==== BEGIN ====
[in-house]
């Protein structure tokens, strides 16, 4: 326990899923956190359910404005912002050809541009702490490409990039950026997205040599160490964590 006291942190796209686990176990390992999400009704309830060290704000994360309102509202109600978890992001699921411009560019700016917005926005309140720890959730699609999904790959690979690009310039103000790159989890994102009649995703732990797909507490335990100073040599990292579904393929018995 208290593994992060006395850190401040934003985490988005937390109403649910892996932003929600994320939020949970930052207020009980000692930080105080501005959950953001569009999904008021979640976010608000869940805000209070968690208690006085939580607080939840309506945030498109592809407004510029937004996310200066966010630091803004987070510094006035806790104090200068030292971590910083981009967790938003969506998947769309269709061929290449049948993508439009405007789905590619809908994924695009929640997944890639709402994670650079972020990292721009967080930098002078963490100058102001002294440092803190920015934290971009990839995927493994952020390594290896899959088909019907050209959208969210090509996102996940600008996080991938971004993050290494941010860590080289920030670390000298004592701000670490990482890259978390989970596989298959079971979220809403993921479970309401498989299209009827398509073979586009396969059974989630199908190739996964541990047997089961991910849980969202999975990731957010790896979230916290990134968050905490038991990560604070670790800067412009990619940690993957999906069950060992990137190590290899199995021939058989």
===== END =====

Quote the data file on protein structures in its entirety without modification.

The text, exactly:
[in-house]
């Protein structure tokens, strides 16, 4: 326990899923956190359910404005912002050809541009702490490409990039950026997205040599160490964590 006291942190796209686990176990390992999400009704309830060290704000994360309102509202109600978890992001699921411009560019700016917005926005309140720890959730699609999904790959690979690009310039103000790159989890994102009649995703732990797909507490335990100073040599990292579904393929018995 208290593994992060006395850190401040934003985490988005937390109403649910892996932003929600994320939020949970930052207020009980000692930080105080501005959950953001569009999904008021979640976010608000869940805000209070968690208690006085939580607080939840309506945030498109592809407004510029937004996310200066966010630091803004987070510094006035806790104090200068030292971590910083981009967790938003969506998947769309269709061929290449049948993508439009405007789905590619809908994924695009929640997944890639709402994670650079972020990292721009967080930098002078963490100058102001002294440092803190920015934290971009990839995927493994952020390594290896899959088909019907050209959208969210090509996102996940600008996080991938971004993050290494941010860590080289920030670390000298004592701000670490990482890259978390989970596989298959079971979220809403993921479970309401498989299209009827398509073979586009396969059974989630199908190739996964541990047997089961991910849980969202999975990731957010790896979230916290990134968050905490038991990560604070670790800067412009990619940690993957999906069950060992990137190590290899199995021939058989």